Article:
As we find ourselves kicking off the New Year, we are faced with numerous questions regarding the future.
Who will be the next President of the United States?
Hhow will the challenges of the Eurozone financial system be solved?
Will 2012 be the year that the global economy convincingly declares itself officially on the mend?
For companies in the composites industry, questions pertaining to the future are of similar macro relevance, albeit a bit more technical in nature. As an advisor to companies in the advanced materials industry we have had the fortune of working with some very exciting companies to develop their targeted strategic growth plans. As such, we see a lot of opportunity on the horizon as well as several fundamental challenges that the advanced composites industry will face in the coming years.
The pull for technology
While composites offer an undeniably advantageous value proposition for numerous applications facing increasingly demanding performance requirements, there is a significant hurdle to adoption of any new technology. This has been less of a problem historically as the pull for material technology has come from the aerospace industry, which has very high performance requirements and typically carries a high material cost. However, it has created a bias towards application specific technology at almost any cost with very little focus on building a thriving broad-based business utilising composites technology.
Moving forward, we anticipate that the pull for technology will shift to more non-aerospace applications which also require high performance, but at a much more affordable cost. This will require greater focus on building a business case where cost is equally if not more important than technical performance alone.
In addition to being an extremely technology-rich industry, the composites space is also highly fragmented with literally hundreds of small companies all providing individual pieces of the overall value chain. In fact, there are only a select few industry players with the capability to provide comprehensive solutions which are applicable across broad market and technology sectors. Furthermore, even fewer of these companies currently have the financing to actually grow to a scale that will be meaningful for the industry.
The ability to achieve meaningful scale will be a key success factor to the industry as a whole as the applications and demands for composites expand and customers look to fewer suppliers to deliver more of a complete solution.
As is often the case, in every challenge lies opportunity – especially for those willing to seize it.
To facilitate technology and materials adoption, small companies will need to expand their ability to provide a complete solution to the customer and to help them quickly and easily navigate through the adoption cycle. Those companies that are able to provide an increasing portion of the overall value chain directly to their customer will be the best positioned moving forward and are subsequently likely to see the most amount of growth in their business.
Smaller companies need to be thinking about growing to a scale where they can be impactful and more importantly, survive. This may require external financing or investment, which can be an unnecessarily intimidating concept for smaller entrepreneur-backed companies.
Larger companies on the other hand need to be proactively seeking out acquisition or joint venture opportunities that offer scalable technology possibilities. This can be accomplished through partnerships, alliances or merger and aquisition (M&A) efforts aimed at securing a full tool kit of competencies and capabilities that enable the transition to a new material technology.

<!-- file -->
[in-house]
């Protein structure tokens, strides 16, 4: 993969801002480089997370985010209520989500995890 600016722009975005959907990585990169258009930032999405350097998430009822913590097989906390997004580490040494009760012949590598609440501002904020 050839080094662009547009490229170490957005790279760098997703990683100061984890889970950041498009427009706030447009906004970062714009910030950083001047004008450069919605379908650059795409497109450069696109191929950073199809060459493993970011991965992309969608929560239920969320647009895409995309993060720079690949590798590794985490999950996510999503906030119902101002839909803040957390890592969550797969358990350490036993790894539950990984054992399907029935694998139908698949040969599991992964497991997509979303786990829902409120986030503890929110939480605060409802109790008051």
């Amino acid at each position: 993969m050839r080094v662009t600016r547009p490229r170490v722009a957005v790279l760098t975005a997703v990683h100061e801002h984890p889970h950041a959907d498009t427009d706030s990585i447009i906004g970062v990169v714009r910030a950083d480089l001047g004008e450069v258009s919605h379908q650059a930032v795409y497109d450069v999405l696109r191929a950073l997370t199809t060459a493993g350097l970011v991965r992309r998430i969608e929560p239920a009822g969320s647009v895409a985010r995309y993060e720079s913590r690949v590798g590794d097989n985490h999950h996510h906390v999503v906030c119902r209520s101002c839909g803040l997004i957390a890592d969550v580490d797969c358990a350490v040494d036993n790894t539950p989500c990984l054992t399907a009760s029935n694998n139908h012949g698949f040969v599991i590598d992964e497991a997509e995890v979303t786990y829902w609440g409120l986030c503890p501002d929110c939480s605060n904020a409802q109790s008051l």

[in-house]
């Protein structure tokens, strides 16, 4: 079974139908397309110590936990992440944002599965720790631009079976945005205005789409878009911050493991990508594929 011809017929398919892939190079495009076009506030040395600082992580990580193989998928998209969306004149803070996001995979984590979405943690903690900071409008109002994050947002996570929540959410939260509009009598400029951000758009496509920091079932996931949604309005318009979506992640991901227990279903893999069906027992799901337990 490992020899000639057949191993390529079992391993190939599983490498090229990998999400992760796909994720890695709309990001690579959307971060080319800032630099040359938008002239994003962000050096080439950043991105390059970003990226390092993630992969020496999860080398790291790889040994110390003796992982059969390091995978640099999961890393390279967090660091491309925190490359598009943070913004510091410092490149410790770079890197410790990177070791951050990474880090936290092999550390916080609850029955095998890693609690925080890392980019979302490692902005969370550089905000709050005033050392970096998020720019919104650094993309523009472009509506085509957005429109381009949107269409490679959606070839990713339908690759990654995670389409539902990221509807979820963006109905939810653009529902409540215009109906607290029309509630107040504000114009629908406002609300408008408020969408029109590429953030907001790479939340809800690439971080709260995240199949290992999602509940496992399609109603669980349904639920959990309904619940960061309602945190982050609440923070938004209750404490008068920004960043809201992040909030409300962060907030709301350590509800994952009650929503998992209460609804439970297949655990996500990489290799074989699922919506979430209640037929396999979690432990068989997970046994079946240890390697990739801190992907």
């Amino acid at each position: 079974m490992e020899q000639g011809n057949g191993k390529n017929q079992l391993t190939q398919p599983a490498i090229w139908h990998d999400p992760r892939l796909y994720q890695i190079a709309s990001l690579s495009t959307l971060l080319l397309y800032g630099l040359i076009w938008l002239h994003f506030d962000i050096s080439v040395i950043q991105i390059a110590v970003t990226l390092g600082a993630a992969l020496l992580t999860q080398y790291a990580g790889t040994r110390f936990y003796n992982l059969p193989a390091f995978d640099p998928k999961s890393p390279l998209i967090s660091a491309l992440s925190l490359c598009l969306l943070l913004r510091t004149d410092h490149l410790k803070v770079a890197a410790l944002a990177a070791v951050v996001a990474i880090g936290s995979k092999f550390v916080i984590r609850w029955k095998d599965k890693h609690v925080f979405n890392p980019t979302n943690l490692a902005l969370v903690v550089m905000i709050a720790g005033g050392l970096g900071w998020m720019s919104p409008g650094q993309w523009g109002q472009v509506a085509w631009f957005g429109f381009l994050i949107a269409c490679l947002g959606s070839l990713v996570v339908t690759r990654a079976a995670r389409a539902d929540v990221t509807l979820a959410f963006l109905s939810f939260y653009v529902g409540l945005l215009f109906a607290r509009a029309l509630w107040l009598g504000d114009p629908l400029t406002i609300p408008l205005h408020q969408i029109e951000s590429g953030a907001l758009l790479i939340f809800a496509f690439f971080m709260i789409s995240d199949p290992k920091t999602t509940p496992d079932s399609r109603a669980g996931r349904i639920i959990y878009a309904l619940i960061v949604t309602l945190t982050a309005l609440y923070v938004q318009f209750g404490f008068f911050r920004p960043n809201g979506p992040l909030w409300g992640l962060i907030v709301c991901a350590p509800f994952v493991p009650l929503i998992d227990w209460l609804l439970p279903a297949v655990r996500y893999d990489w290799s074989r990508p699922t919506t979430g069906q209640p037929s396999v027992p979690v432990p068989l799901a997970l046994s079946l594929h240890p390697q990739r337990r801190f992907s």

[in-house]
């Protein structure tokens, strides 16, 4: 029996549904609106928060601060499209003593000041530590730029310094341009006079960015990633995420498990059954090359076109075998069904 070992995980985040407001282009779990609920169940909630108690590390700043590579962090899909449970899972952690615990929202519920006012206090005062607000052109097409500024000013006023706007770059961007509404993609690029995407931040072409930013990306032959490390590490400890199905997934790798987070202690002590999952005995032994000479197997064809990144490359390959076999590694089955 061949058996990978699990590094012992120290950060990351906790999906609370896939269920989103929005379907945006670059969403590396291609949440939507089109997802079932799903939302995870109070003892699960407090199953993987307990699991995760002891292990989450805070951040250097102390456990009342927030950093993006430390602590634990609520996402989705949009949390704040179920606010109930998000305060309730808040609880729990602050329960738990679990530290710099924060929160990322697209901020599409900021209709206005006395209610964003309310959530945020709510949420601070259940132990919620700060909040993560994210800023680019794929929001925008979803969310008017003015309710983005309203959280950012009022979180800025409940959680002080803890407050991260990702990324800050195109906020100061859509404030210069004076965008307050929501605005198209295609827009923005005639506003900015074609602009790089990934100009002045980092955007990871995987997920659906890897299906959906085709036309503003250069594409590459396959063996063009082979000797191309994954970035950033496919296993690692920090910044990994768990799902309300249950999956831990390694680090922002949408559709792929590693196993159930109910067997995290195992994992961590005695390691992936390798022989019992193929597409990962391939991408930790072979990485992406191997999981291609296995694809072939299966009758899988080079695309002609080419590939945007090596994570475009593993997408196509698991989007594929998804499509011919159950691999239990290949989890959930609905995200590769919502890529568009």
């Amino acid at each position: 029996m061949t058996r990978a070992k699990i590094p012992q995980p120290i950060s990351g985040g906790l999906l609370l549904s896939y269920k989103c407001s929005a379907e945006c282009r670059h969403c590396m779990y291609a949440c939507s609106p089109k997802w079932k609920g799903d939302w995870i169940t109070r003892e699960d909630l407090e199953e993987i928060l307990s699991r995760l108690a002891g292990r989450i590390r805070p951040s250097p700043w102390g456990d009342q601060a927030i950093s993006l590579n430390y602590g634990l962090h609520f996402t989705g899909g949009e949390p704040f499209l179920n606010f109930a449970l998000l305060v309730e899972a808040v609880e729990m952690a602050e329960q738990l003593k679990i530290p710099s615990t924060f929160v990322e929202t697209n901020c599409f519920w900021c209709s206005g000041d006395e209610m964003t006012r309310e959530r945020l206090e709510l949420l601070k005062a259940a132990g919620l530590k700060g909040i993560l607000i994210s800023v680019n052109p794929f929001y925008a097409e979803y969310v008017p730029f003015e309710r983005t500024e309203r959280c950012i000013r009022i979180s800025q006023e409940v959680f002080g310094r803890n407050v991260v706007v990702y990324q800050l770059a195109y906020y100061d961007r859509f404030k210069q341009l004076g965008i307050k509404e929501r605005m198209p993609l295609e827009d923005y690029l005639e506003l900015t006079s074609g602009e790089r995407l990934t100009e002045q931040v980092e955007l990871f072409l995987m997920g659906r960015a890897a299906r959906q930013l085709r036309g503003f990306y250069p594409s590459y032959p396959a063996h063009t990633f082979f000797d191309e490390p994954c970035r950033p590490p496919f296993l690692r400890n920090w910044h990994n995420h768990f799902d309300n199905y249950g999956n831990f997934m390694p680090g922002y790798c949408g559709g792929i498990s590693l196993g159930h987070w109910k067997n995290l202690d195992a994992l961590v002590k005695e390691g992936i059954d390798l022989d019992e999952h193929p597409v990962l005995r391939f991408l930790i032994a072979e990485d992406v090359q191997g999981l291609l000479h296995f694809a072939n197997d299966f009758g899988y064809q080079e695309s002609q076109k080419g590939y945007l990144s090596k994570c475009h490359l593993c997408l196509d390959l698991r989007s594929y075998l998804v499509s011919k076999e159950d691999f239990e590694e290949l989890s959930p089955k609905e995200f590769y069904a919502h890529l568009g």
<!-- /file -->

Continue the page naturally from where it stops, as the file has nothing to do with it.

A great example of this strategy can be found in the recently announced joint venture between GM and Teijin that will allow for much wider adoption of carbon fibre material in automotive applications. The dramatically reduced manufacturing cycle time offered through Teijin’s newly established mass-production technology will translate into price affordability for GM – not to mention open up a huge market opportunity for carbon fibre reinforced plastic (CFRP) usage.
Companies with purely an aerospace focus will need to find avenues to access non-aerospace opportunities.
Conversely, companies primarily focused on more industrial applications will need access to higher performing material science and technology such as what is found in the aerospace sector. This can be accomplished through organic development over a long period of time for those who have the patience and appetite for execution risk. Alternatively, this strategy can be executed much more quickly through strategic M&A efforts focused on building the necessary competencies, skills, scale and market access required to proactively enable the adoption of composites outside of aerospace.
Otherwise, the industry will remain reactively waiting for the customer to tackle this technology adoption challenge. If this is going to be the case, we would expect the rate of composite adoption in non-aerospace to follow a slow and very conservative path as it has in aerospace over the last several decades. ♦
About the authors
Michael Del Pero is a seasoned investment banker with FocalPoint Partners LLC, Los Angeles, California, who works exclusively with advanced materials companies advising them on mergers, acquisitions, divestitures, capital raising, and strategic planning.
Steve Speak is the former president of Cytec’s global aerospace composites division. He currently acts as an industry consultant and also offers executive coaching services.
This article was published in the January/February 2012 issue of Reinforced Plastics magazine.To apply to receive your free copy of each issue of Reinforced Plastics magazine please complete the subscription form. (The digital edition of Reinforced Plastics is distributed free of charge to readers who meet our qualifying criteria.)